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Panther's Promise(3)
Author: Zoe Chant

Irina returned his wave and made her way across the room, scanning the gathered faces for Clare. One friendly face was great, but two would be even better. At last she caught sight of her friend in the far corner.

Clare was too far away for Irina to talk to her without raising her voice above the genteel murmur of the other guests, but close enough that Irina could see her friend’s eyes flick up and down as she gave her outfit the once-over. Clare winked and gave Irina a subtle thumbs-up, and Irina felt the final knot in her stomach loosen.

What was I worried about? she wondered as she greeted Tay and accepted a glass of bubbly from him. I can be a waitress during the day and an artist at night. It’s going to be fine.

 

 

2

GRANT

 

“Is this the place?”

Grant stared up at the brightly-lit fifth floor of the building they had just parked in front of. The contrast between the staid brickwork of the lower floors and the floor-to-ceiling, crystal clear fifth floor window was startling. It looked as though someone had sliced away the front wall to peer in at the inhabitants.

And as if that wasn’t bad enough, it was starting to snow.

Grant felt his panther’s discomfort with the weather. The emotion was separate from his own feelings, but still distinctly there, a constant, irritating itch. Grant was displeased that he could feel it at all. He’d spent most of the last six months as a panther, trying to get it out of his system, but its instincts were still so close to the surface. If he had been in his panther form, he would have flattened his ears at the cold stuff and maybe even snarled at what his human brain knew were harmless white flakes.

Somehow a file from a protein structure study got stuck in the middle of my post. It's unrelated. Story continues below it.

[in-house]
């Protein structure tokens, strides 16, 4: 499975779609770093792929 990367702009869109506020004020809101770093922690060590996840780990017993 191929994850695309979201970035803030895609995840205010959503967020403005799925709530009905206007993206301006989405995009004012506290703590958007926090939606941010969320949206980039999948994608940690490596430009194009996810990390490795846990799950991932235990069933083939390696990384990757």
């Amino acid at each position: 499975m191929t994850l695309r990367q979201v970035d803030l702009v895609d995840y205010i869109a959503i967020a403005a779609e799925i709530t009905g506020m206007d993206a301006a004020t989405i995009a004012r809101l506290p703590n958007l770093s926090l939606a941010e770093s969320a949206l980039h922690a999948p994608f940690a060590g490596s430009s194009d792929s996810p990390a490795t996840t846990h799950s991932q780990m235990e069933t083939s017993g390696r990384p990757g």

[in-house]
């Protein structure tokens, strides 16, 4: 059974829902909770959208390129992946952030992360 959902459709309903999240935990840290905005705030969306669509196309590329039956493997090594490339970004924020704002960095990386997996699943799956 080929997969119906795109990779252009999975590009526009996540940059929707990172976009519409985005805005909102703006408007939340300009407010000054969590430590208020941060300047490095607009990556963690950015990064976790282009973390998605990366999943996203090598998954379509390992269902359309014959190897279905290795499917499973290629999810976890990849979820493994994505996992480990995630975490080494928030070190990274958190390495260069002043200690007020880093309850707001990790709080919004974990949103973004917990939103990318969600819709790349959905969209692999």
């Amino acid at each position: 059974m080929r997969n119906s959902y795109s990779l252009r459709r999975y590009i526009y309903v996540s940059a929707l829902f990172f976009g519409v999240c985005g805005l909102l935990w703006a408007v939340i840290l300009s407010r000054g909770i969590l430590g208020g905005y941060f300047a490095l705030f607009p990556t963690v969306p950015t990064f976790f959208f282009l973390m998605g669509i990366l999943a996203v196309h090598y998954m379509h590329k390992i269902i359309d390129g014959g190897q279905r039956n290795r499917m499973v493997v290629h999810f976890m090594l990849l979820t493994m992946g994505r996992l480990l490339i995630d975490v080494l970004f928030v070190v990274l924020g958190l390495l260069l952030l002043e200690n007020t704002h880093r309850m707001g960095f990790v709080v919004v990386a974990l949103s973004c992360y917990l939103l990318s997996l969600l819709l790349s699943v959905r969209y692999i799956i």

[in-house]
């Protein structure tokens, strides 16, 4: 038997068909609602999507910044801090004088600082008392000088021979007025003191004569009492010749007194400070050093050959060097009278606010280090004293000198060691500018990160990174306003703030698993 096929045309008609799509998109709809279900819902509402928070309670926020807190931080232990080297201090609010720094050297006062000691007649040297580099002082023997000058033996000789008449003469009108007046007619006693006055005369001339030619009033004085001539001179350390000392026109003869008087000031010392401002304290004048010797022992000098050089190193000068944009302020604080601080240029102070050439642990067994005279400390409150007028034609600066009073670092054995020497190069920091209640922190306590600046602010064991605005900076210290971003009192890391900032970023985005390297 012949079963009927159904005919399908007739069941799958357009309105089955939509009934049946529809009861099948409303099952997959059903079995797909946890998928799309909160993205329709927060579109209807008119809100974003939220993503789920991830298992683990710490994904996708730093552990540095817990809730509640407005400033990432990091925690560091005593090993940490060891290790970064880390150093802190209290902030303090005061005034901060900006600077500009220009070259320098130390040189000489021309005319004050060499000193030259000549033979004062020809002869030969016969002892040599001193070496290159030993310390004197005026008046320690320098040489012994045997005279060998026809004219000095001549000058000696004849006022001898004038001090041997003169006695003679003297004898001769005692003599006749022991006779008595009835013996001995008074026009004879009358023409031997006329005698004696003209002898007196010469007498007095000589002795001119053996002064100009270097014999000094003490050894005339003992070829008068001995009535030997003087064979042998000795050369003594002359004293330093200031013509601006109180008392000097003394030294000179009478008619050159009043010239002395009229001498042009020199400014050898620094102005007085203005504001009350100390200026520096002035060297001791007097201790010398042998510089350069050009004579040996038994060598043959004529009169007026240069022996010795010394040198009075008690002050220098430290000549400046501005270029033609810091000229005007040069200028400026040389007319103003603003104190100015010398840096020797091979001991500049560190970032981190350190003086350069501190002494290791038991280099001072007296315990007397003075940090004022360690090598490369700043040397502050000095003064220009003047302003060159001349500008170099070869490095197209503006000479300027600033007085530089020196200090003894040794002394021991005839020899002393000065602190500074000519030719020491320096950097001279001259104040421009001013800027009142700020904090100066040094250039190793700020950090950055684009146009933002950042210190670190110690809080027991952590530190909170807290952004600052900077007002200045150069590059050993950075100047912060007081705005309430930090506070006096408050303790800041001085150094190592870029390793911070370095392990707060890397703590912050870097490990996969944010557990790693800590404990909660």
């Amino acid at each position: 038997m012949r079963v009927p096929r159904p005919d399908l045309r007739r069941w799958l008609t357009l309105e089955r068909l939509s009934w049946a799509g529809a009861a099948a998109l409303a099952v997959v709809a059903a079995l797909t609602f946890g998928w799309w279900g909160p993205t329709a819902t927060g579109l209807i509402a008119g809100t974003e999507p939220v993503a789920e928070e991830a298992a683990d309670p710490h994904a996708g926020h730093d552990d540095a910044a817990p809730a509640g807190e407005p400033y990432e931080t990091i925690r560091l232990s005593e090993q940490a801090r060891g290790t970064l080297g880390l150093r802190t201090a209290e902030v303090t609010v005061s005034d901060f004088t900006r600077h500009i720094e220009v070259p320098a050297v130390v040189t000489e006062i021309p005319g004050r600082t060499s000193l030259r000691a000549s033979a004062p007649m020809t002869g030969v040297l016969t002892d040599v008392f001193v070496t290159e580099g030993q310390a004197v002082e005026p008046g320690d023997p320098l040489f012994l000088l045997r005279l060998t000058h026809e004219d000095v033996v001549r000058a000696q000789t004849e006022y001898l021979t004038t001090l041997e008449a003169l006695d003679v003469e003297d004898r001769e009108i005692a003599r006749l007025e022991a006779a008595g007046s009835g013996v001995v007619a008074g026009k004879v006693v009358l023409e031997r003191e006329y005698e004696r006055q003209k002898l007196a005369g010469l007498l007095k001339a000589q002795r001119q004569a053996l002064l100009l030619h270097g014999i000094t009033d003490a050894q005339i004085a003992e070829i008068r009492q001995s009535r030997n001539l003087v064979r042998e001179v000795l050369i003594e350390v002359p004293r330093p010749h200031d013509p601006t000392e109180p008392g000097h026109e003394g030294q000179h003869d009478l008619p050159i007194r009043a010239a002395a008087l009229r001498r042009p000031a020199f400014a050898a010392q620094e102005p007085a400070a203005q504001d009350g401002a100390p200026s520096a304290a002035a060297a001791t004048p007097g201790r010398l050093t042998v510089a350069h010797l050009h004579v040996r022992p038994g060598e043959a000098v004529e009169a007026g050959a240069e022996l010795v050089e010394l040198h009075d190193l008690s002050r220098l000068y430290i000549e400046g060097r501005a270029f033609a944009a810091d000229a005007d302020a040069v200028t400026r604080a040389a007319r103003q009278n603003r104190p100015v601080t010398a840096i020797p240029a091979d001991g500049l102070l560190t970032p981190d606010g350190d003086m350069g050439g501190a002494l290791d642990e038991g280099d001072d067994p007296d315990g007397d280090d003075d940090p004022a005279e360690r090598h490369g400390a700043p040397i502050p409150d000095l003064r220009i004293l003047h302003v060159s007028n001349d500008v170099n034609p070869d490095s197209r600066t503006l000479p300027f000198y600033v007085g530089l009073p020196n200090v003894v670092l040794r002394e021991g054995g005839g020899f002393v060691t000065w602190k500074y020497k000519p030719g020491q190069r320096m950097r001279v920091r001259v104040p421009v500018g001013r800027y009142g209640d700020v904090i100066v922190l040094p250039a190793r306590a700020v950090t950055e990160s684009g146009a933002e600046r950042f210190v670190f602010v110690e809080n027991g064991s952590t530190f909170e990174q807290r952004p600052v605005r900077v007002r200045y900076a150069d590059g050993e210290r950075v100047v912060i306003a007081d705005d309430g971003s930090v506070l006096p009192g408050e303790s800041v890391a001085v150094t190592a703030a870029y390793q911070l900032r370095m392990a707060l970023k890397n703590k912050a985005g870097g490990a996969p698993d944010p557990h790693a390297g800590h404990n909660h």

Since he was in human form, he was spared the embarrassment of growling at snow in front of his PA, Lance MacInnis.

“This is it,” Lance confirmed without glancing up. “You think she’ll be here?”

Grant shrugged. “It’s art, it’s new, it’s on a street I didn’t know existed in a neighborhood that would make her mother scream—it’s pure Frankie.”

“And you’re sure this is a good idea?”

Grant glared at the other man. “You clearly think not. Is that your official opinion as my PA?”

Lance snorted, his dark-brown eyes fixed on the window above them. The young black man was clearly solidly built beneath his well-tailored and fashionably styled suit, but the glasses he pulled from one pocket to perch on his nose gave a hint of incongruity to his appearance.

“My opinion as your ‘PA’ is that for a man of your demographic, gallery openings are a high-boredom, low-return investment of your time. And as your friend…” He twisted around in the driver’s seat, peering at Grant over the top of his glasses. “There are easier ways for you to go about this, you know.”

“I don’t want to hear it.” Grant’s shoulders tensed.

“I’m just saying—if Mathis Delacourt isn’t picking up the phone or checking in on Facebook, well, those are human ways to connect.”

“This isn’t up for discussion, Lance.”

“Understood.” The other man’s face was professionally blank.

Are you in there, Frankie? And will you be able to give me some answers?